The tone of this year’s Munich Security Conference – the Davos of global security – was captured by the Munich Security Report’s theme: ‘Boundless chaos, reckless spoilers, helpless guardians.’ The front page headline on The Security Times, a conference special edition from the stable of Die Zeit, featured a box of matches and urged an appropriate response: ‘Don’t do stupid stuff.’ Continue reading
French reaction to the November 13 attacks in Paris that killed 130 people and injured over 300 has turned the War on Terror into a war on ISIS. France has stepped up its bombing raids on ISIS, aiming, President François Hollande has said, to ‘destroy’ the organisation. Alongside these quickly decided military measures, other kinds of response have received much less attention. Continue reading
One year on from the Global Summit to End Sexual Violence in Conflict, the senior UN official on the issue, Zainab Bangura, has said in an interview with AFP that Yazidi and other young women abducted by ISIS in Syria and Iraq are being traded “for as little as a pack of cigarettes.” Continue reading
Events in the Middle East continue to horrify and escalate in equal measure. Last week Jordan vowed all manner of action against ISIS in Syria for burning a pilot alive, this week Egypt bombed ISIS in Libya for beheading 21 Coptic Christians. At the same time, President Obama convened an international meeting on extremism with the emphasis on prevention and the idea took hold that ISIS would infiltrate people-trafficking boats in the Mediterranean. Arise TV in London were good enough to invite me to hold forth for a few minutes on both Obama and ISIS. We covered a fair amount of ground in 6 minutes:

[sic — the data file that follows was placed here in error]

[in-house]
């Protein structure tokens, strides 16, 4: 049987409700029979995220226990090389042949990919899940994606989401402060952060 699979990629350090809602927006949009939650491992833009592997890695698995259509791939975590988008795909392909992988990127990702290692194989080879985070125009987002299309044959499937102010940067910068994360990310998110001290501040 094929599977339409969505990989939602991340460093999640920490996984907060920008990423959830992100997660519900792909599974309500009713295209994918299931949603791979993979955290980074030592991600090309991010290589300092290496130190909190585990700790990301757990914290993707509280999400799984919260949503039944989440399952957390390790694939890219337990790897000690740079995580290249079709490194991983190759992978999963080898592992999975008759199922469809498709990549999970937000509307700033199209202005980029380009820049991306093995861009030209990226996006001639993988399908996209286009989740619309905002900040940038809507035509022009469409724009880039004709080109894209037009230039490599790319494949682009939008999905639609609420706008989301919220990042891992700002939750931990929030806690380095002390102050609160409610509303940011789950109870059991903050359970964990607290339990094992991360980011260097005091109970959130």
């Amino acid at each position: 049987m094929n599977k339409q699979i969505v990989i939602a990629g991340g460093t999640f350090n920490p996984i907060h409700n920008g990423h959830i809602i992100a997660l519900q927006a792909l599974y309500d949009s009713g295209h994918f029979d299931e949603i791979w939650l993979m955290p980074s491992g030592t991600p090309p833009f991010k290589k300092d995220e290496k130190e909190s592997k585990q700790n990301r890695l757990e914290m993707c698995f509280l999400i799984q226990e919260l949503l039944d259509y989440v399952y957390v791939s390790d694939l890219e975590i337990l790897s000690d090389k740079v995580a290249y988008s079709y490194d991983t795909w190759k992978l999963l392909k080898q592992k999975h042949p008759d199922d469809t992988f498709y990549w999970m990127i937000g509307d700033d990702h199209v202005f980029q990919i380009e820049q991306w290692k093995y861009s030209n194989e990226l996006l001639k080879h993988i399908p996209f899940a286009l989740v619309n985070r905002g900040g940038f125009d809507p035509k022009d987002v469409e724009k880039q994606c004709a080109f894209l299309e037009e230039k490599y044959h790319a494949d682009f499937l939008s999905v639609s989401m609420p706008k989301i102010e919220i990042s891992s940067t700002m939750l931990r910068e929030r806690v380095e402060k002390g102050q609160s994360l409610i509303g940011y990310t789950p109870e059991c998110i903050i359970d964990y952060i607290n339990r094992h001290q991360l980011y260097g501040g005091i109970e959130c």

Last week when ISIS burned the Jordanian pilot, Moaz al-Kassasbeh, and Jordan responded by hanging two prisoners already sentenced to death for crimes committed as part of al-Qa’eda, Arise TV in London asked me to comment. Here’s the part of The World programme I was on:
The West is a couple of weeks into the latest air campaign in the Middle East, targeting the group we know among other names as ISIS. It is too early to see an outcome on the ground. The first test of its success is Kobane on northern Syria’s border with Turkey. As the fighting goes on, it seems the bombing could not halt ISIS’ continuing advance to the town though there are claims it has started to have an impact on the street-to-street fighting. Amid the uncertainties on the ground, three questions remain relevant.
Or at least, who cares enough to try to start thinking anew? The region is burning. Apart from the parties to the conflicts who want to win, nobody seems to have any idea of what to do. Continue reading